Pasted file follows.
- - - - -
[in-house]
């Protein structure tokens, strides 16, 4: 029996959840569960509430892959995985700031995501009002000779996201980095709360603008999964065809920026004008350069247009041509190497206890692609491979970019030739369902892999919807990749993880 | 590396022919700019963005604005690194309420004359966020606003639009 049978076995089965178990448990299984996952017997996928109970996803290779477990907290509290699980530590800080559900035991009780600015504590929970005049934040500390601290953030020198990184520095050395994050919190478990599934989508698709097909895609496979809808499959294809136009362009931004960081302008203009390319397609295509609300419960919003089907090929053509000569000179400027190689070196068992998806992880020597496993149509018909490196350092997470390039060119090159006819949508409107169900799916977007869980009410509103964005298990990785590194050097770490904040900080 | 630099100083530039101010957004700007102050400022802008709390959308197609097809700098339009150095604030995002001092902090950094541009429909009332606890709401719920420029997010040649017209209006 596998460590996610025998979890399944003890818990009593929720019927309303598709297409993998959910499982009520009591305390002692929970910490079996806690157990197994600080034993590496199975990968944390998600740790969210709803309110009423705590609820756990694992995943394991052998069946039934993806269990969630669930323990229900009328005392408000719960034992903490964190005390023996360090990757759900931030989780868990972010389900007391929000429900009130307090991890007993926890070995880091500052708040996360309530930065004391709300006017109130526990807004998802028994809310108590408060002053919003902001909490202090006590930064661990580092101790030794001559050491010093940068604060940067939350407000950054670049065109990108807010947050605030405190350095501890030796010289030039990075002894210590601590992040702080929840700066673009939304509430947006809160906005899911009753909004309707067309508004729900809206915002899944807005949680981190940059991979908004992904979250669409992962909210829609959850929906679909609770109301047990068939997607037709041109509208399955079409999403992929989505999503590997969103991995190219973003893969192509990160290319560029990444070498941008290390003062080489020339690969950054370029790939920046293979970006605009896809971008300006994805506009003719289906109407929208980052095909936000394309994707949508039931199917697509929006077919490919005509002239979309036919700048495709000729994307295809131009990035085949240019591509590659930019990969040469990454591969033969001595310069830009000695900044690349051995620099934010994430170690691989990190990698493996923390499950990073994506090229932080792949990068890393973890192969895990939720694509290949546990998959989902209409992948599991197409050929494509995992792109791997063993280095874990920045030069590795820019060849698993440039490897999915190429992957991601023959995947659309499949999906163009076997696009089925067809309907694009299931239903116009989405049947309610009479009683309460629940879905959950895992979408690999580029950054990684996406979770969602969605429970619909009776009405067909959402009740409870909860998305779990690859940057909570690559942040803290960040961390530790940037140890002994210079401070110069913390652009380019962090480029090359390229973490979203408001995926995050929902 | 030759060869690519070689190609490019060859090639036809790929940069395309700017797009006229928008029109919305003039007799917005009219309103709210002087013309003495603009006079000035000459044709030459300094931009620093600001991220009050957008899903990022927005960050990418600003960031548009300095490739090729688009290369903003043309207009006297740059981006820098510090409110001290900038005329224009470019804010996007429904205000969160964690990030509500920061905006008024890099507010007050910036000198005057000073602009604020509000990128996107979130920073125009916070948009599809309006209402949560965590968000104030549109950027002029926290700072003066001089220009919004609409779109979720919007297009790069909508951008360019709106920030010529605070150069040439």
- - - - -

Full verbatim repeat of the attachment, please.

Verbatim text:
[in-house]
């Protein structure tokens, strides 16, 4: 029996959840569960509430892959995985700031995501009002000779996201980095709360603008999964065809920026004008350069247009041509190497206890692609491979970019030739369902892999919807990749993880 | 590396022919700019963005604005690194309420004359966020606003639009 049978076995089965178990448990299984996952017997996928109970996803290779477990907290509290699980530590800080559900035991009780600015504590929970005049934040500390601290953030020198990184520095050395994050919190478990599934989508698709097909895609496979809808499959294809136009362009931004960081302008203009390319397609295509609300419960919003089907090929053509000569000179400027190689070196068992998806992880020597496993149509018909490196350092997470390039060119090159006819949508409107169900799916977007869980009410509103964005298990990785590194050097770490904040900080 | 630099100083530039101010957004700007102050400022802008709390959308197609097809700098339009150095604030995002001092902090950094541009429909009332606890709401719920420029997010040649017209209006 596998460590996610025998979890399944003890818990009593929720019927309303598709297409993998959910499982009520009591305390002692929970910490079996806690157990197994600080034993590496199975990968944390998600740790969210709803309110009423705590609820756990694992995943394991052998069946039934993806269990969630669930323990229900009328005392408000719960034992903490964190005390023996360090990757759900931030989780868990972010389900007391929000429900009130307090991890007993926890070995880091500052708040996360309530930065004391709300006017109130526990807004998802028994809310108590408060002053919003902001909490202090006590930064661990580092101790030794001559050491010093940068604060940067939350407000950054670049065109990108807010947050605030405190350095501890030796010289030039990075002894210590601590992040702080929840700066673009939304509430947006809160906005899911009753909004309707067309508004729900809206915002899944807005949680981190940059991979908004992904979250669409992962909210829609959850929906679909609770109301047990068939997607037709041109509208399955079409999403992929989505999503590997969103991995190219973003893969192509990160290319560029990444070498941008290390003062080489020339690969950054370029790939920046293979970006605009896809971008300006994805506009003719289906109407929208980052095909936000394309994707949508039931199917697509929006077919490919005509002239979309036919700048495709000729994307295809131009990035085949240019591509590659930019990969040469990454591969033969001595310069830009000695900044690349051995620099934010994430170690691989990190990698493996923390499950990073994506090229932080792949990068890393973890192969895990939720694509290949546990998959989902209409992948599991197409050929494509995992792109791997063993280095874990920045030069590795820019060849698993440039490897999915190429992957991601023959995947659309499949999906163009076997696009089925067809309907694009299931239903116009989405049947309610009479009683309460629940879905959950895992979408690999580029950054990684996406979770969602969605429970619909009776009405067909959402009740409870909860998305779990690859940057909570690559942040803290960040961390530790940037140890002994210079401070110069913390652009380019962090480029090359390229973490979203408001995926995050929902 | 030759060869690519070689190609490019060859090639036809790929940069395309700017797009006229928008029109919305003039007799917005009219309103709210002087013309003495603009006079000035000459044709030459300094931009620093600001991220009050957008899903990022927005960050990418600003960031548009300095490739090729688009290369903003043309207009006297740059981006820098510090409110001290900038005329224009470019804010996007429904205000969160964690990030509500920061905006008024890099507010007050910036000198005057000073602009604020509000990128996107979130920073125009916070948009599809309006209402949560965590968000104030549109950027002029926290700072003066001089220009919004609409779109979720919007297009790069909508951008360019709106920030010529605070150069040439």